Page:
Author Topic: Will the stock market go up at 7% forever?  (Read 5579 times)

ePalmtrees

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Will the stock market go up at 7% forever?
« on: February 05, 2018, 03:42:40 PM »
We've all heard the US Stock market has averaged 7% growth a year, and that's what we've come to expect. But why do we expect to see that continue? Is it realistic? Could the US be a maturing market?

The birth rate in the US has been dropping and is at a historic low, so an exploding population won't fuel more growth. Most blue chip stocks have already saturated most of the country. There's already a McDonalds in every town, right?

Are things ever going to sort of level out? Why should we expect the market to continue to rise, or to continue to rise at the same pace that it has been? We aren't exactly an emerging market with a ton of growth ahead of us.

Right now our market is overinflated in terms of price to earnings ratio, so you could call it an irrational market right? What if the actual growth behind it has slowed and all that will continue to make it rise is the now irrational money being thrown at it, or basically speculation?

I'm not referring to dips and recessions, but overall growth.

I'm just wondering if we can continue to expect the market to appreciate at an average of 7% based on history or if it's possible for for an entire stock market to mature and slow when companies start to reach saturation/their full potential.

mathlete

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Re: Will the stock market go up at 7% forever?
« Reply #1 on: February 05, 2018, 03:48:26 PM »
Yes.

mathlete

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Re: Will the stock market go up at 7% forever?
« Reply #2 on: February 05, 2018, 04:04:30 PM »
Serious answer:

Here is a list of S&P 500 components by weight. https://www.slickcharts.com/sp500

Go down the list until you find a company that isn't a global brand.

Check out this market watch column that estimates that as much as 48% of S&P 500 revenue comes from outside the United States: https://www.marketwatch.com/story/sp-500-companies-generate-barely-over-half-their-revenue-at-home-2015-08-19

The US birth rate is low, but net migration remains strong: https://en.wikipedia.org/wiki/List_of_countries_by_net_migration_rate

No one knows what the stock market, or the economy writ large will do in perpetuity. But I don't particularly see low birth rates or saturation as an obstacle unique to US companies right now.


Travis

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Re: Will the stock market go up at 7% forever?
« Reply #3 on: February 05, 2018, 04:31:33 PM »
I think it was around 1897 that the US Patent office said "there's nothing left to invent."  Look at those same companies and figure out how many of them or the product/tech they sell even existed 20-30 years ago.  Americans are quite creative at finding new ways to turn a profit.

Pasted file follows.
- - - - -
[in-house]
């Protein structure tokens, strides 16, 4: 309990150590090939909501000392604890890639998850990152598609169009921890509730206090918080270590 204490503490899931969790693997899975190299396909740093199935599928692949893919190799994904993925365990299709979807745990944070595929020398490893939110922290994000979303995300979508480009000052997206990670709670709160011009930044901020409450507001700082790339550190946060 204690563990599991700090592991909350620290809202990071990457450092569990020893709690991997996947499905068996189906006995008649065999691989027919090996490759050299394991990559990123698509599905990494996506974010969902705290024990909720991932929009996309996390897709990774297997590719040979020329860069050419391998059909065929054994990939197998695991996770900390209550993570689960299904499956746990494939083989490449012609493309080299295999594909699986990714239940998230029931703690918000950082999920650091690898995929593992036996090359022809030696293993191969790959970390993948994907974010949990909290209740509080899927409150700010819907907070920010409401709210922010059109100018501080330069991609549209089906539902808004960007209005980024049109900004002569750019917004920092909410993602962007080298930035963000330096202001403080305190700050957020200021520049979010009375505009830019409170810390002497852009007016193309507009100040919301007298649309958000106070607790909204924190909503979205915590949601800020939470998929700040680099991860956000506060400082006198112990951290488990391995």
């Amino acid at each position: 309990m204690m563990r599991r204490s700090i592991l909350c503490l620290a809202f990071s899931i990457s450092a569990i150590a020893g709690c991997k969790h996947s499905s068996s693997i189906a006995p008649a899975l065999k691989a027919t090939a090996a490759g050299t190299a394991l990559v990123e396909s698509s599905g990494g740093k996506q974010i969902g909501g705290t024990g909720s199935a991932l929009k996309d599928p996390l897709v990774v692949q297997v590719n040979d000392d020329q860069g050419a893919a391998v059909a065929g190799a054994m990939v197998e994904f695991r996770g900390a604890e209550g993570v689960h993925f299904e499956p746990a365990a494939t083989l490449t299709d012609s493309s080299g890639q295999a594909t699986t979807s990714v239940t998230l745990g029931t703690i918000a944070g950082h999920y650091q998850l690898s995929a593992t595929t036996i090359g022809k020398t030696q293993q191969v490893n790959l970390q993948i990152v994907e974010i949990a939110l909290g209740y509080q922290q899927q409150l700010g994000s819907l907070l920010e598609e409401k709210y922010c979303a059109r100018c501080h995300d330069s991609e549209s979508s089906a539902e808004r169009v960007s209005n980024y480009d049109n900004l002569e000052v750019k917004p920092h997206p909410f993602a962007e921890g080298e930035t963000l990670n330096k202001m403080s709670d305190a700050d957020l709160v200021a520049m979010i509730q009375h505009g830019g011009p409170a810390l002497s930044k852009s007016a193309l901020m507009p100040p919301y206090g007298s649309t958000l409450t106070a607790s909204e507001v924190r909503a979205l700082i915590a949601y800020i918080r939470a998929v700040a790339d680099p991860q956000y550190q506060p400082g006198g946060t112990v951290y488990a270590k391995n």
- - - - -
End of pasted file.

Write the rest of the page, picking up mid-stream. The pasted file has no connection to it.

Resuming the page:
Jrr85

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Re: Will the stock market go up at 7% forever?
« Reply #4 on: February 05, 2018, 04:43:41 PM »
We've all heard the US Stock market has averaged 7% growth a year, and that's what we've come to expect. But why do we expect to see that continue? Is it realistic? Could the US be a maturing market?

The birth rate in the US has been dropping and is at a historic low, so an exploding population won't fuel more growth. Most blue chip stocks have already saturated most of the country. There's already a McDonalds in every town, right?

Are things ever going to sort of level out? Why should we expect the market to continue to rise, or to continue to rise at the same pace that it has been? We aren't exactly an emerging market with a ton of growth ahead of us.

Right now our market is overinflated in terms of price to earnings ratio, so you could call it an irrational market right? What if the actual growth behind it has slowed and all that will continue to make it rise is the now irrational money being thrown at it, or basically speculation?

I'm not referring to dips and recessions, but overall growth.

I'm just wondering if we can continue to expect the market to appreciate at an average of 7% based on history or if it's possible for for an entire stock market to mature and slow when companies start to reach saturation/their full potential.

Forever?  No. 

In the foreseeable future?  There is nothing magic about the 7%; we were effectively at 0% growth outside of population growth until the industrial revolution.  And there are plenty of things to worry about.  Pretty much all of the developed world has promised soon to be retirees that they are going to heavily tax younger, poorer people and then give that money to richer, older (but often not very old) retirees.  It's not clear how that's going to shake out.  Even for countries that have not promised a disproportionate share of their future output to retirees, there can be demographic problems (e.g., it also looks like China's one child policy is going to ensure it gets old before it gets rich).  And there's always the risk that one or more of the more important countries in the world decide to pull a Venezuela and essentially vote for self immolation (particularly as voters have to decide who is going to take the hardest screwing to deal with their respective entitlement crises).